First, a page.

File Photo: Sri Lankan Prime Minister Ranil Wickremesinghe listens during an interview with the Associated Press at his official residence in Colombo, Sri Lanka taken on Nov. 2, 2018. AP
Ranil Wickremesinghe invoked the tough laws four days after his predecessor fled the country and resigned on July 14 after months of protests over acute shortages of food, fuel and medicines.
The emergency imposed by Wickremesinghe is due to lapse on Thursday and he has the power to renew it every month thereafter.
"The situation in the country has stabilised, there is no need to reimpose the state of emergency when it lapses this week," Wickremesinghe's office quoted him as saying.
The emergency regulations allow troops and police to arrest and detain suspects for long periods.
The state of emergency has been widely criticised by rights groups as a draconian step that allows the president to make regulations and limit citizens' freedoms without judicial review.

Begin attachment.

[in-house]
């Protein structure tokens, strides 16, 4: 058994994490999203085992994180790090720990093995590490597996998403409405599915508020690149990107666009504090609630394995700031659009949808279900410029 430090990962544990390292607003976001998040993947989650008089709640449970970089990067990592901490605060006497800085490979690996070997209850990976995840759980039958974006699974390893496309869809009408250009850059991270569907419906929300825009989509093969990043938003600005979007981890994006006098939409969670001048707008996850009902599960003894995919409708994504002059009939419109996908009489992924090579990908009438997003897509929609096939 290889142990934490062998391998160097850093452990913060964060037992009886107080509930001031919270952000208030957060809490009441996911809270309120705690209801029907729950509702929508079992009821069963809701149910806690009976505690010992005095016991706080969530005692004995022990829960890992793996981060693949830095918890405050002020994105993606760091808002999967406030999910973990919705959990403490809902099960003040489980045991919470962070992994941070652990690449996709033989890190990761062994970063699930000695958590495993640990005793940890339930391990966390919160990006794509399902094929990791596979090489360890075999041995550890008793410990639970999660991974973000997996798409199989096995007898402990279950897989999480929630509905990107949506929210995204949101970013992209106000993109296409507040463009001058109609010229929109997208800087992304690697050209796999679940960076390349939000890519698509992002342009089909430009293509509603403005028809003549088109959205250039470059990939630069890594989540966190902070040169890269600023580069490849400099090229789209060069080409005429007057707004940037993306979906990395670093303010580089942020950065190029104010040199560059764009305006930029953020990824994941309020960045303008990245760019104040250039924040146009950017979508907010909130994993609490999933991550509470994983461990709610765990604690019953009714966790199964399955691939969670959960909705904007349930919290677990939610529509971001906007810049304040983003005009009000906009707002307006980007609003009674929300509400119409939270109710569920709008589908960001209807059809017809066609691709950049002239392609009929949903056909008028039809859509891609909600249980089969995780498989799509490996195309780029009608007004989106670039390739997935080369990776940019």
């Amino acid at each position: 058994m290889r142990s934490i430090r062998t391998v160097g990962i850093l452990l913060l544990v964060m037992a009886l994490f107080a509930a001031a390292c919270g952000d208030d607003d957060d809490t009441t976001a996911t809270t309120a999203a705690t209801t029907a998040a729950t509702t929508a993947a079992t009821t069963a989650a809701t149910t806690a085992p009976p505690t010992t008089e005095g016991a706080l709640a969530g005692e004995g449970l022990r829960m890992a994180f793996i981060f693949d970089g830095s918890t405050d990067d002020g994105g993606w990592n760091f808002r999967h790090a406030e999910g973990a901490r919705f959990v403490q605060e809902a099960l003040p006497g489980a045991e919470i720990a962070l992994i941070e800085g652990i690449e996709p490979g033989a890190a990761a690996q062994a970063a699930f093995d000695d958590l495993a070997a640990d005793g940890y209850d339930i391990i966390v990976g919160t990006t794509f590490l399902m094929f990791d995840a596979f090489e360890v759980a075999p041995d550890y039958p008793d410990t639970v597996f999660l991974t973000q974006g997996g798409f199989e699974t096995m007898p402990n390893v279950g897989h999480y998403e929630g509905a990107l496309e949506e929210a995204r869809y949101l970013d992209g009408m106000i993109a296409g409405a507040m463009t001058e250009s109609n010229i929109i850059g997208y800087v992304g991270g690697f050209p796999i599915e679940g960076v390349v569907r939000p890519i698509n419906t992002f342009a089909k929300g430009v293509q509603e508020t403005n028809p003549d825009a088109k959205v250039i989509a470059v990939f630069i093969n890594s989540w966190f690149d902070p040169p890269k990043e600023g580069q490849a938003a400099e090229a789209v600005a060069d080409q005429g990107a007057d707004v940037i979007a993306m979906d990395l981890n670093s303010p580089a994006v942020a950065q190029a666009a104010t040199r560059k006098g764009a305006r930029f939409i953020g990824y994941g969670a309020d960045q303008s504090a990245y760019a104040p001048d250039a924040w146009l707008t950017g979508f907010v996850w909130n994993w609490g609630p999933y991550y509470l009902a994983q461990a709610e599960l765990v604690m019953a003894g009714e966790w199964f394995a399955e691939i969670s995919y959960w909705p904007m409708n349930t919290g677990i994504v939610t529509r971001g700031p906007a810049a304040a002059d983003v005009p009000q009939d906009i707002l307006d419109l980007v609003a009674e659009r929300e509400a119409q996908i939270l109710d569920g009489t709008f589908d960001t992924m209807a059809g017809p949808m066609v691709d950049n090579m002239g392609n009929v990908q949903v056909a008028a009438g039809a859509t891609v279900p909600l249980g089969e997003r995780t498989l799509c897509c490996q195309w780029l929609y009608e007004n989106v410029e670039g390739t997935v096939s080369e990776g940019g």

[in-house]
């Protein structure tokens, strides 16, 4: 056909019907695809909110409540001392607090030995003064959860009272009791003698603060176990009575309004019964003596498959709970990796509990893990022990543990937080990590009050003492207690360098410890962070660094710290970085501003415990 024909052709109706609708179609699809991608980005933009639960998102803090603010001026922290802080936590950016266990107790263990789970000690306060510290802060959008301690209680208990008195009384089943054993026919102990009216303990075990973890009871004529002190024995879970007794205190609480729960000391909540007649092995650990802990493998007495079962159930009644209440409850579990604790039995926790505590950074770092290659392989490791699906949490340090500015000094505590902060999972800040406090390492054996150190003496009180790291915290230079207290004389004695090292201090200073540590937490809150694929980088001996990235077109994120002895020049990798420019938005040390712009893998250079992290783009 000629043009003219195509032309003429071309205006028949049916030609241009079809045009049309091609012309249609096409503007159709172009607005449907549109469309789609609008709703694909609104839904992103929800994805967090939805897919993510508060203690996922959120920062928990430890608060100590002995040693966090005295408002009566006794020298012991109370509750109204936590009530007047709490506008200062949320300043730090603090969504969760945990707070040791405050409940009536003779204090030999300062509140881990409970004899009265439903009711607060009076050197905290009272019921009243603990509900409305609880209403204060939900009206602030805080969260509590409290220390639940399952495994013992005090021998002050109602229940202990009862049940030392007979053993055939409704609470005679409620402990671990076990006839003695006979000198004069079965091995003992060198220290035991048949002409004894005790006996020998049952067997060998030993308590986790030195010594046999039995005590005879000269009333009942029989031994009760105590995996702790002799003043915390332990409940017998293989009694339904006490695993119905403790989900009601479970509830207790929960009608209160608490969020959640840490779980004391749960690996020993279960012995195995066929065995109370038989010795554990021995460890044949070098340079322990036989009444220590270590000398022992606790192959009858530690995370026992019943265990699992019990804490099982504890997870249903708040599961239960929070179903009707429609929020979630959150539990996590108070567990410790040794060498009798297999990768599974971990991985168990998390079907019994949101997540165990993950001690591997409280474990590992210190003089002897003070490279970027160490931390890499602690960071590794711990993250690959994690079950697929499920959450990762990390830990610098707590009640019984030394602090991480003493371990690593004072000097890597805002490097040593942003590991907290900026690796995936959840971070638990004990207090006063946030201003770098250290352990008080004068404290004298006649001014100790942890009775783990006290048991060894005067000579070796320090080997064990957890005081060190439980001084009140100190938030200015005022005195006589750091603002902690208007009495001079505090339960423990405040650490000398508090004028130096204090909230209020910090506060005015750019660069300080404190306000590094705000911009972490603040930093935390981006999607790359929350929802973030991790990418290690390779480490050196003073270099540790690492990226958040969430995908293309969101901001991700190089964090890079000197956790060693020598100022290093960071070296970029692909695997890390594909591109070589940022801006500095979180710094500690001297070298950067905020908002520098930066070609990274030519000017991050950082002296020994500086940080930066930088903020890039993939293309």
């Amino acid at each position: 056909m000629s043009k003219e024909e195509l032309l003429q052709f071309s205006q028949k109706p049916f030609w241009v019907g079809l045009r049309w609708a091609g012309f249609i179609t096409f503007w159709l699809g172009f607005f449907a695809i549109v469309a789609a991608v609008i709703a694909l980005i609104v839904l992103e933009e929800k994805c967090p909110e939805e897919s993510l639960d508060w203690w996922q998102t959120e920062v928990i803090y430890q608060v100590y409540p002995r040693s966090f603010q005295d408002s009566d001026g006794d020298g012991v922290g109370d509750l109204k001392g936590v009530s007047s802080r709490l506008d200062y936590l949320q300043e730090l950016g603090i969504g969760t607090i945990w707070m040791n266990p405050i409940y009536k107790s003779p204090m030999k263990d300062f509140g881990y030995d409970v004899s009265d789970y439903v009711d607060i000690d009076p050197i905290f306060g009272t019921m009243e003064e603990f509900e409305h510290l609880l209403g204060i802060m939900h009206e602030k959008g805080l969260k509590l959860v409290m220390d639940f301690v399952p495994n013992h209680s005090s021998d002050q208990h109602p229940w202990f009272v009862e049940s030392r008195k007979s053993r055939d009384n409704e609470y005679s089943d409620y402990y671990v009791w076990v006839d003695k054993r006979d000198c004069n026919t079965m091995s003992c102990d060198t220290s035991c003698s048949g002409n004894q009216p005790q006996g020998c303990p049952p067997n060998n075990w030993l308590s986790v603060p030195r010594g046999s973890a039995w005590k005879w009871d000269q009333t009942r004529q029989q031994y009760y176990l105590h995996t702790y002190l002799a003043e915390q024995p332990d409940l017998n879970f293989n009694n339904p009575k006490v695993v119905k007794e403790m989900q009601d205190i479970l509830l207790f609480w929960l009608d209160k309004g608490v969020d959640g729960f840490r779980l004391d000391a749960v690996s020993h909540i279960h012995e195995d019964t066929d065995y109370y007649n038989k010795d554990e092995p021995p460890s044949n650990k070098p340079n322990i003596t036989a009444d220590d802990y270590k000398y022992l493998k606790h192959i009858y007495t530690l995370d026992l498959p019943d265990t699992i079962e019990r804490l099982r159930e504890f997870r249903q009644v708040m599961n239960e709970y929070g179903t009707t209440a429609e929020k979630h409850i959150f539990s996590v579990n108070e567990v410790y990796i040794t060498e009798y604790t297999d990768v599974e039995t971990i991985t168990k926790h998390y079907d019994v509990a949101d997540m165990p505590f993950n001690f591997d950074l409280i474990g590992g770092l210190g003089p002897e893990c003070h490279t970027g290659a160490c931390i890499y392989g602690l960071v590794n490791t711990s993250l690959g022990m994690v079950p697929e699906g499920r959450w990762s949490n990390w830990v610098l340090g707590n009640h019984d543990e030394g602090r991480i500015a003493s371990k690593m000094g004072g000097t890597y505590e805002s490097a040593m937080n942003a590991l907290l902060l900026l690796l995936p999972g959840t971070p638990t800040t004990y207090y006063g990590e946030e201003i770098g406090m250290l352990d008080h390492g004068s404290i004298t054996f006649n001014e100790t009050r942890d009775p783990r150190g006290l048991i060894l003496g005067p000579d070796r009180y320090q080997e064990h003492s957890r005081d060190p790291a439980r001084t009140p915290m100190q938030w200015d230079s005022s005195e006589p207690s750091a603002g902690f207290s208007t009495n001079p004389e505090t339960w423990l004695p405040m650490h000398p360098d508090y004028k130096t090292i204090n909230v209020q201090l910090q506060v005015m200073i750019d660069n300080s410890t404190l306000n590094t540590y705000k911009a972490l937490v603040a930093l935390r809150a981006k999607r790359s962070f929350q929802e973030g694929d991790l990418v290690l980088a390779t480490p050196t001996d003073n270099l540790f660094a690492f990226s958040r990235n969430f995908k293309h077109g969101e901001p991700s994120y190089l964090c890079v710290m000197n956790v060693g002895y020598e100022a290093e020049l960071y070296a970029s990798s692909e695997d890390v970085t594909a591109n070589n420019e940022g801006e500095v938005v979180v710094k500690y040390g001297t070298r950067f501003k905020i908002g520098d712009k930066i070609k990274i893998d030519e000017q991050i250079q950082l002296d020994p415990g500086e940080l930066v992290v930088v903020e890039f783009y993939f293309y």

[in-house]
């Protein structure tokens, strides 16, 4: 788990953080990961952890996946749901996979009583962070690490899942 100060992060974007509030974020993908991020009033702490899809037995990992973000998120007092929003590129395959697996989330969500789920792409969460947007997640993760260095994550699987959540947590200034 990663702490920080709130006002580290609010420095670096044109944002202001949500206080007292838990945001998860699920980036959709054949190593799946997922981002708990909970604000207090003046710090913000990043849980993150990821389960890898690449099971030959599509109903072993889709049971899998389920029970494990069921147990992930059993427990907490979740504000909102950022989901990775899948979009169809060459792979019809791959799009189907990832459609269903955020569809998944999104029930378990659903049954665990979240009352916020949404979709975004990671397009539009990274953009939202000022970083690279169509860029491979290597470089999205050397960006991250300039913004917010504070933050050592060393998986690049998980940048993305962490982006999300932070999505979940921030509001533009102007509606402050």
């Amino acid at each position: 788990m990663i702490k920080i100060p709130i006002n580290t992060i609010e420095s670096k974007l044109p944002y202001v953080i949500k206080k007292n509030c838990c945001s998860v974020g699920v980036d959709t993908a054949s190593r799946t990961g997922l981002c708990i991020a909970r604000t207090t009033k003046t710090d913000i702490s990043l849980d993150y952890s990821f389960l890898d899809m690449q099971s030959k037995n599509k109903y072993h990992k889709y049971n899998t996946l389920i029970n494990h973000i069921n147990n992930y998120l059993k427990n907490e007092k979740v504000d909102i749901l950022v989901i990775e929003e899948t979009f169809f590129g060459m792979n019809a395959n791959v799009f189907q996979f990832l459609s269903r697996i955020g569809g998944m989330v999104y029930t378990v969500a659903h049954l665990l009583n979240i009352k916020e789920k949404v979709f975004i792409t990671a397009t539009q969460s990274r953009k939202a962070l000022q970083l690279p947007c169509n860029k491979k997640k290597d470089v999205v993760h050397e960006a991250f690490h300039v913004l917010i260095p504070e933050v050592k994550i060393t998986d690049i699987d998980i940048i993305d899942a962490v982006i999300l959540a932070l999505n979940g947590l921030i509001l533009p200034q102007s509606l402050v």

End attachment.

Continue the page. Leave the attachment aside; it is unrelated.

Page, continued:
Wickremesinghe's predecessor Gotabaya Rajapaksa was forced to flee the country and resign when tens of thousands of protesters overran his official residence.
The nation's 22 million people have been enduring severe shortages of essentials since late last year, after the country ran out of foreign exchange to finance even the most vital imports.
The country defaulted on its $51 billion foreign debt in mid-April and is in talks with the International Monetary Fund (IMF) for a possible bailout.
Sri Lanka is currently facing hyperinflation, with the overall rate at 60.8 percent while food inflation was at a much higher 90.9 percent last month, according to official data.